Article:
Pittsburgh Organizing Group Fasts Against War and Military Recruitment

The Pittsburgh Organizing Group (POG) recently announced plans to launch a month-long fast in September at the front door of the Oakland military recruiting station.

The goal of this fast and camp-out is simple: To contribute to the movement working for the immediate withdrawal of all US troops from Iraq, and an end to military recruitment in Pittsburgh.

I have taken some time before posting this.  While I do post about direct action issues on a semi-regular basis, I have not always been in POG's corner on some of their tactics nor in the corner of other direct action groups that are self-described anarchists.  That being said, I am opposed to the war in Iraq and support a troop withdrawal.  I am also intrigued by how well-laid out this tactic seems to be, similar to how impressed I was with the direct action at the CMU National Robotics Institute

I've also noticed that when I do blog about direct action tactics, it generates a lot of response from POG and their supporters, which I appreciate of course.  The problem seems to be finding and respecting common ground.  My impression from some of the commenters is that it is all or nothing and that's just not going to build a bridge with me.  At the same time, it doesn't sway me from believing that individuals *like me* can make a difference.

Fasts and long term encampments have historically been used as personal and political statements of protest and have been successfully utilized by groups seeking to raise the moral and political pressure in society necessary for specific changes in policy. In September, we will be demonstrating our outrage and sorrow through our actions as we work to create the world we want to live in. We will not only do this by fasting, but by marching, mourning and reflecting.

There's a long list of events, including a rally, picket, candlelight vigil, and a festival at the very end.  So you and I can get involved.  I'm planning to head down and liveblog at some point, depending on my own schedule.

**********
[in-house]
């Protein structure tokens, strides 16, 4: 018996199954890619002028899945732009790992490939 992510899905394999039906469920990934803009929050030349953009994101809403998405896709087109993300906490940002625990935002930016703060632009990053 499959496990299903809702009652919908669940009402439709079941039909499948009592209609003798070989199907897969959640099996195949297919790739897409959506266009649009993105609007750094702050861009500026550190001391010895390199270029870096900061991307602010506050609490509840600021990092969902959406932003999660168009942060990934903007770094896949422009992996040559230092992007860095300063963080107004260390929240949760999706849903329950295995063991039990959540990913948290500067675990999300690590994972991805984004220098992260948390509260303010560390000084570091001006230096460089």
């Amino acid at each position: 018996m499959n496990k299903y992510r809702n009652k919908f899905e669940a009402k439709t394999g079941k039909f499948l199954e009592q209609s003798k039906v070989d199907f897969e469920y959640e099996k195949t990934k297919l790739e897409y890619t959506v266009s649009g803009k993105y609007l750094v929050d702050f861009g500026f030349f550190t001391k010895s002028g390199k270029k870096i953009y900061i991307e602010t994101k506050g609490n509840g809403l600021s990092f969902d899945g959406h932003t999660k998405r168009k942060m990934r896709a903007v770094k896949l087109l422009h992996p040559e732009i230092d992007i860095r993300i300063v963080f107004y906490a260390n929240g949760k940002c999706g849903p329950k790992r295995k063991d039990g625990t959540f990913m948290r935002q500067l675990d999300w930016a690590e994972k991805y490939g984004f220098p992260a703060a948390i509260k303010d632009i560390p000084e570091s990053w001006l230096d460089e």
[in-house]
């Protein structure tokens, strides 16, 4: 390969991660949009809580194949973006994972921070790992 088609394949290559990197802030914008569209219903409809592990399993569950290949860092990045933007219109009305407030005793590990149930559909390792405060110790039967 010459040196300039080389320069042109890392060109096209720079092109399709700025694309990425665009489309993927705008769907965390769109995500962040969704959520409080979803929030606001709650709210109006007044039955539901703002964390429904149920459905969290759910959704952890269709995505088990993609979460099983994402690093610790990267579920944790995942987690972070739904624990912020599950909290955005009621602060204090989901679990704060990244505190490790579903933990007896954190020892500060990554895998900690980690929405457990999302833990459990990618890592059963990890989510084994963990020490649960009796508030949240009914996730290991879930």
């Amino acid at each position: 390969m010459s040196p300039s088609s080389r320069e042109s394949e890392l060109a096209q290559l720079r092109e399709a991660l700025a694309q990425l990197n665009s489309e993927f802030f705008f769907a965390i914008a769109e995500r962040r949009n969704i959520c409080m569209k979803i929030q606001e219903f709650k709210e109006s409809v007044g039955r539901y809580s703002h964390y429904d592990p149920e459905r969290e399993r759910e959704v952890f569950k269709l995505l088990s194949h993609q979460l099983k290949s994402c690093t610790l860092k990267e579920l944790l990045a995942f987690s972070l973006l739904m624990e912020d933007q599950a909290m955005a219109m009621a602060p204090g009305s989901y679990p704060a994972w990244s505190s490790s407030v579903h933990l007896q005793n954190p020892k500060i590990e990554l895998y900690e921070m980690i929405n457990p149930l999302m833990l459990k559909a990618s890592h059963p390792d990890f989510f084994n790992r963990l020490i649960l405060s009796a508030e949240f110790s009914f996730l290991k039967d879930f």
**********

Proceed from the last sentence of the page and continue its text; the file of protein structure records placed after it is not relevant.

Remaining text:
What do you think?

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  • Thanks for the blog entry! You're right, we don't always agree on tactics and, unfortunately, the tone of some of those disagreements can turn quite tense at times. I'm going to be down there the whole time so it might be a good opportunity to have a better dialogue about those disagreements.
    PS, you forgot to end your italic tag in your post

  • agree with mike. the internet itself is a mixed blessing. we can communicate so much easier with so many more people, yet we often have trouble remembering its real people we're talking to. so much of the tone of comments, typically by all sides of an issue, wouldn't likely occur were we to realize we're talking to another person with similar aspirations and committments. i will say i would not necessarily call this fast direct action. it seems permits are being acquired. good luck to all.

  • Oops, thanks. 🙂
    It is all about dialogue. I have a question — going 30 days without food or beverages seems well, impossible. I know that's the point, but how do you get yourself ready for it? I am very serious. How on earth does someone survive 30 days?

  • Well, because we're starting a bit late (after labor day weekend), it only comes out to 26 days, and no, there's not a huge difference there (which is why we're okay with starting late). But when I think of hunger strikes, I think less of Gandhi and more of folks like Bobby Sands and Tarasios Zantorozni. Bobby Sands died after 66 (40 more than our fast) which is a couple days longer than the generally accepted length of time that a person can survive without food. At can't find at the moment how long Tarasios Zantorozni was on hunger strike, but I believe it was upwards of 75 days. And he didn't even die (though he will undoubtedly have health problems in the future from organ damage). The way the body adapts to the lack of food, is to start burning fat, which in the average person lasts about 3 weeks. After that, the body enters so-called “starvation mode” and starts “mining” bones muscles and organs. 26 days, would put the average person a couple days at most into starvation mode, and someone a little heavier than average could last a little longer without entering starvation mode. Add to that that while participants won't be ingesting any calories, they are allowed vitamins. For example, someone who has had iron deficiency issues might take iron tablets so they don't become anemic.
    As for how one prepares, it depends and varies. You might gain some weight, you might take a lot of vitamins, depends on the person and their situation. Hell, you might even eat less for a while to shrink your stomach and make the first few days a little better.

  • Thanks for the information. I'm going to read up on the individuals you referenced. Obviously, I have just a superficial understanding of a hunger strike. Hopefully, I'll become better informed about the tactic as well as the larger issue behind the strike.
    Sue

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